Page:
Three Stocks to Avoid Next Week

Seeking out great stocks to buy is important, but many would say it’s even more essential to know which stocks to steer clear of. A losing stock can eat away at your precious long-term returns. So, determining which stocks to trim or eliminate is essential for proper portfolio maintenance.  

Even the best gardens need pruning, and our team has spotted a few stocks that seem like prime candidates for selling or avoiding. Continue reading to find out which three stocks our team is staying away from this week. 

Despite rising consumer prices, Americans kicked off the holiday season with record spending on Black Friday and Cyber Monday. As a result, many retail and e-commerce stocks are seeing a nice holiday boost. However, some names will enjoy the holiday cheer more than others.  

One e-commerce firm to be cautious about is online furniture and home goods seller Wayfair Inc. (W). Wayfair saw a dramatic recovery from its pandemic lows as consumers focused on their homes. With shelter-in-place orders in effect and mortgage rates at record lows, Americans snapped up spacious family houses, leaving behind once-desirable apartments in the city. As a result, Wayfair’s share price rocketed 572% from its March 2020 low to a high of $340 by August 2020. Sadly for anyone who jumped on the post-pandemic bandwagon, W stock has fallen nearly 90% since then and is currently trading at $42.10, 50% below its pre-pandemic price. 

Opportunistic bargain hunters may be eyeing the stock’s momentum due to a 12% increase over the past four weeks. However, those looking for e-commerce stocks to ride the holiday wave would do better looking elsewhere. Not only has demand shifted, but consumers are also now met with economic pressures, which inevitably affects discretionary spending, and Wayfair is feeling the pinch. The online retailer’s active customers shrunk by 1 million quarter-over-quarter in Q3 or more than 4% to 22.6 million, down a whopping 22.6% from the year-ago period. The trend of dwindling customers may continue amid rising consumer prices. 

Wayfair has only managed to turn an annual profit once – in 2020. From the looks of it, 2022 will not be the year that changes. Operating loss for the year has already surpassed $1 billion, while the year-to-date net loss is $980 million. Over the past six weeks, the median consensus forecast has been slashed by nearly 25% to $40, representing a loss of 5% from its current price.   

According to CME data, investors expect to see short-term interest rates jump to a range of 4.25% to 4.5% by the end of the year, pointing to an increasingly likely recession in the wings. According to The Economist, a recession formed within two years in six of the past seven rate hiking cycles where rates increased this rapidly.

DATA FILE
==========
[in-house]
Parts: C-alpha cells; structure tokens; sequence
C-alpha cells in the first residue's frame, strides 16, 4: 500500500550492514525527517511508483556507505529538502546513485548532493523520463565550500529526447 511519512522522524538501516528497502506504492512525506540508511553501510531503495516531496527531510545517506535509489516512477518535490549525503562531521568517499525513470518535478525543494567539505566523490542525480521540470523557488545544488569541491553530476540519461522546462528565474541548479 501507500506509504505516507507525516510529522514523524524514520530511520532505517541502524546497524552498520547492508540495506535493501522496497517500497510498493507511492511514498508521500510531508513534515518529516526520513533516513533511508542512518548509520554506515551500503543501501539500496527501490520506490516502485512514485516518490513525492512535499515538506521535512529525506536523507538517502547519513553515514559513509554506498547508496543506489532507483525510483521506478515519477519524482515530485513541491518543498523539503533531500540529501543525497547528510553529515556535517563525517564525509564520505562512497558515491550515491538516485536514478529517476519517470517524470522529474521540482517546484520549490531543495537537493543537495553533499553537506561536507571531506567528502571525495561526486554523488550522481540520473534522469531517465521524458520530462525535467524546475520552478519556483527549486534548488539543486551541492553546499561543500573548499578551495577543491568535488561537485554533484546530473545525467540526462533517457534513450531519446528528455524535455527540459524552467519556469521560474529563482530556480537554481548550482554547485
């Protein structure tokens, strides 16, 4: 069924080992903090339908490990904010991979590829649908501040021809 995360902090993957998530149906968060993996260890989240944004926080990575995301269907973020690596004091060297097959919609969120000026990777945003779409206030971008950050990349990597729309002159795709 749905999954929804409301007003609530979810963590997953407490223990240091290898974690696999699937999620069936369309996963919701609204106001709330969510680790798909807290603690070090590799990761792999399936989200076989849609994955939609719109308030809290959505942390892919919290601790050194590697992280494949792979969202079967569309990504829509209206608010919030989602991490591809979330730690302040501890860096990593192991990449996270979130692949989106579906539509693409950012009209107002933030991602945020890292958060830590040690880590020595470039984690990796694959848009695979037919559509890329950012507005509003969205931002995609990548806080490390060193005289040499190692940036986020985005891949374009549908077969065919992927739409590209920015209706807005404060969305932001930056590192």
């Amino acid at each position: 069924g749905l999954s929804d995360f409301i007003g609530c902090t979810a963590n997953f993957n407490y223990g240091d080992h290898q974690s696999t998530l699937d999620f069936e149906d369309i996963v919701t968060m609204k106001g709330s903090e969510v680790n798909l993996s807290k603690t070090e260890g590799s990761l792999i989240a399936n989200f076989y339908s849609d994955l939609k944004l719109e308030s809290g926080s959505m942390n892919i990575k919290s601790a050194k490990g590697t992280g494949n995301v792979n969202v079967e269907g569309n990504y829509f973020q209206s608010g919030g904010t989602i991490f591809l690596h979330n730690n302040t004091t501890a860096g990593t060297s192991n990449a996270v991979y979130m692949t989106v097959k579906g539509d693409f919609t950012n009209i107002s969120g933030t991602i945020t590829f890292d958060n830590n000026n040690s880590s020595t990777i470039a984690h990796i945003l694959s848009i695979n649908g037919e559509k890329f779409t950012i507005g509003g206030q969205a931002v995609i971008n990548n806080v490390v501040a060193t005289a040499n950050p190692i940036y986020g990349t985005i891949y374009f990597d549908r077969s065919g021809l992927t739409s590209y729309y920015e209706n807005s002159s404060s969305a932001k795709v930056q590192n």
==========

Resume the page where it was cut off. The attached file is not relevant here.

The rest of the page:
One stock that has been especially vulnerable during recessions that may surprise you is aircraft maker Boeing (BA). The share price has dropped an average of 40% in the past five recessions, underperforming every other S&P 500 stock by the same metric. Shares of Boeing sank 56% in the recession that began in 2020, 43% in the one that started in 2007, and 47% in the 2001 recession. 

Despite its role as a leader in commercial airplanes, demand seems to evaporate for Boeing products during recessions, along with its typically healthy backlog and demand for the stock. That presents a real hazard for anyone eyeing BA after plunging 37% so far this year. This could be just the beginning of Boeing’s losing streak if a recession is forming.  

At their September lows, Boeing shares were approaching levels comparable to the early days of the pandemic.   If the economy is indeed heading toward an extended slowdown, it could take years for Boeing to reach previous heights. Given all of the uncertainties combined with the lack of any significant positive catalyst for the company heading into 2023, we’re sticking to the sidelines on the stock.  

Over the past two years, the dramatic shift from brick-and-mortar shopping to e-commerce has been a tremendous obstacle for investors in malls and shopping centers. The demise of cornerstones like Sears and JCPenny hastened the decline as shopping malls are now left without anchor tenants.   Recent data suggests that 25% of America’s 1,000 malls will be closed in the next 3-5 years.  

Rising interest rates are cooling off the entire housing sector, with mortgage applications in their fourth month of declines, dropping to the lowest level since 1997. The 30-year fixed mortgage rate is currently 6.46%, more than double what it was just one year ago. Home resales are sitting at a two-year low. According to the latest data from the US Department of Housing and Urban Development,  new residential construction fell 8.1% month over month across the US in November. More pain is expected as the Federal Reserve is widely forecast to continue lifting interest rates through the remainder of 2022 and into 2023 to dampen inflation.

As the largest homebuilder in the U.S., Texas-based D.R. Horton (DHI) is likely to be impacted by the slowdown in the housing market. DHI’s share price is down 33% already this year, outpacing the decline of the S&P 500. As the housing market slows further heading into winter, more declines can be expected. The company has been slowing its number of housing starts in response.

In its most recent Q3 earnings, D.R. Horton forecasted a slowdown, saying it now expects full-year revenues from $33.8 billion to $34.6 billion, down from its previous guidance of $35.3 billion to $36.1 billion. The company also reported a Q3 cancellation rate of 24%, up from 17% the previous year. With an increasing number of analysts predicting a housing recession, the company could be forced to further lower its earnings forecast.